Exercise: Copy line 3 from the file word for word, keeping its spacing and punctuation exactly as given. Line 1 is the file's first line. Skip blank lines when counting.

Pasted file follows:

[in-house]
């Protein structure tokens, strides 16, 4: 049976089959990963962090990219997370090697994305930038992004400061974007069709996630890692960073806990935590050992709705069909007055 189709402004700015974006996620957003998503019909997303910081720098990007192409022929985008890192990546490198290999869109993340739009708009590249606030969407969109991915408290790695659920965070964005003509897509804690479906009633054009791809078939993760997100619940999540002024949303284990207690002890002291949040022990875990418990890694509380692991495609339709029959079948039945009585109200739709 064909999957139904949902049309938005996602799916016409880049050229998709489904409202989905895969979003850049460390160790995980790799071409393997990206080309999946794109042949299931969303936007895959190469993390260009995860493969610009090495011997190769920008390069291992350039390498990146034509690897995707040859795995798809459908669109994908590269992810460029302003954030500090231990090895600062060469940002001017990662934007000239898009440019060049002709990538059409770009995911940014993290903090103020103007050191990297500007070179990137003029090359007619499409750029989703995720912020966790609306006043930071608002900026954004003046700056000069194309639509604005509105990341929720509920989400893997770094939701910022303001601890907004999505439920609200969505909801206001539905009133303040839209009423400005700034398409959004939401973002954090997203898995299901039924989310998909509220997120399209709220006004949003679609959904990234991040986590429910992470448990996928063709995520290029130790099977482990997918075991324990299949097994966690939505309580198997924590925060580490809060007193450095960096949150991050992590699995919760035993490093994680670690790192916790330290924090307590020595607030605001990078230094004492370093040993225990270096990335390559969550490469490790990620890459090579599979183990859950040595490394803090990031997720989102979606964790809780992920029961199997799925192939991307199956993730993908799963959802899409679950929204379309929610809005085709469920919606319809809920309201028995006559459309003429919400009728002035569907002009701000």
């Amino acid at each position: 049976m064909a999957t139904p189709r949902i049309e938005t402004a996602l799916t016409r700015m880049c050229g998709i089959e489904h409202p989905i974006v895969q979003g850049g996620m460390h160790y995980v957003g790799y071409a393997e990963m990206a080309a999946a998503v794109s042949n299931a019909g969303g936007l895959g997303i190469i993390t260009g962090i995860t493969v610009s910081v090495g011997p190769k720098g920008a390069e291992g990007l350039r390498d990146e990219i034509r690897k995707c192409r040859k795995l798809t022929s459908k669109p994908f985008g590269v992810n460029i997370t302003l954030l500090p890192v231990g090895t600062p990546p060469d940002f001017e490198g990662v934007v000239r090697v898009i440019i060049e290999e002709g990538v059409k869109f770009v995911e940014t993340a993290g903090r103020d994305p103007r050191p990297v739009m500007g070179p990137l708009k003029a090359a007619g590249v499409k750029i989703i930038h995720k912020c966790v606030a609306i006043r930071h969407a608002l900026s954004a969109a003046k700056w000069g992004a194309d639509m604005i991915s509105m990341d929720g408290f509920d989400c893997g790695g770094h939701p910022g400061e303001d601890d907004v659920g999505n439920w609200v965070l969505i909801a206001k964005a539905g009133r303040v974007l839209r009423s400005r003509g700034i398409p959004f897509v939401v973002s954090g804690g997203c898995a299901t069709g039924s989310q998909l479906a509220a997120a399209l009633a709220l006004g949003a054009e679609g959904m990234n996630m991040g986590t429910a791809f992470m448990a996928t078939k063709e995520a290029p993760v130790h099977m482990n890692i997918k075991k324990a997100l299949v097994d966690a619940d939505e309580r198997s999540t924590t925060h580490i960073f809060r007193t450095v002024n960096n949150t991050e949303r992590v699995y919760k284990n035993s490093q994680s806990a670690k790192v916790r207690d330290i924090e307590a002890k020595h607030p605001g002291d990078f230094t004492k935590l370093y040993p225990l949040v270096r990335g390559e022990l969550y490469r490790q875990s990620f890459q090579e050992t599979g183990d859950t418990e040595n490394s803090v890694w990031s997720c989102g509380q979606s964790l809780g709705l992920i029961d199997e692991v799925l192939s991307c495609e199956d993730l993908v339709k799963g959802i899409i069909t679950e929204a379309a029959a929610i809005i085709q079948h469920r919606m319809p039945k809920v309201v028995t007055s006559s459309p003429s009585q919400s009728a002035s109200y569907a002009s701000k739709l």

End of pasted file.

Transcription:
């Amino acid at each position: 049976m064909a999957t139904p189709r949902i049309e938005t402004a996602l799916t016409r700015m880049c050229g998709i089959e489904h409202p989905i974006v895969q979003g850049g996620m460390h160790y995980v957003g790799y071409a393997e990963m990206a080309a999946a998503v794109s042949n299931a019909g969303g936007l895959g997303i190469i993390t260009g962090i995860t493969v610009s910081v090495g011997p190769k720098g920008a390069e291992g990007l350039r390498d990146e990219i034509r690897k995707c192409r040859k795995l798809t022929s459908k669109p994908f985008g590269v992810n460029i997370t302003l954030l500090p890192v231990g090895t600062p990546p060469d940002f001017e490198g990662v934007v000239r090697v898009i440019i060049e290999e002709g990538v059409k869109f770009v995911e940014t993340a993290g903090r103020d994305p103007r050191p990297v739009m500007g070179p990137l708009k003029a090359a007619g590249v499409k750029i989703i930038h995720k912020c966790v606030a609306i006043r930071h969407a608002l900026s954004a969109a003046k700056w000069g992004a194309d639509m604005i991915s509105m990341d929720g408290f509920d989400c893997g790695g770094h939701p910022g400061e303001d601890d907004v659920g999505n439920w609200v965070l969505i909801a206001k964005a539905g009133r303040v974007l839209r009423s400005r003509g700034i398409p959004f897509v939401v973002s954090g804690g997203c898995a299901t069709g039924s989310q998909l479906a509220a997120a399209l009633a709220l006004g949003a054009e679609g959904m990234n996630m991040g986590t429910a791809f992470m448990a996928t078939k063709e995520a290029p993760v130790h099977m482990n890692i997918k075991k324990a997100l299949v097994d966690a619940d939505e309580r198997s999540t924590t925060h580490i960073f809060r007193t450095v002024n960096n949150t991050e949303r992590v699995y919760k284990n035993s490093q994680s806990a670690k790192v916790r207690d330290i924090e307590a002890k020595h607030p605001g002291d990078f230094t004492k935590l370093y040993p225990l949040v270096r990335g390559e022990l969550y490469r490790q875990s990620f890459q090579e050992t599979g183990d859950t418990e040595n490394s803090v890694w990031s997720c989102g509380q979606s964790l809780g709705l992920i029961d199997e692991v799925l192939s991307c495609e199956d993730l993908v339709k799963g959802i899409i069909t679950e929204a379309a029959a929610i809005i085709q079948h469920r919606m319809p039945k809920v309201v028995t007055s006559s459309p003429s009585q919400s009728a002035s109200y569907a002009s701000k739709l």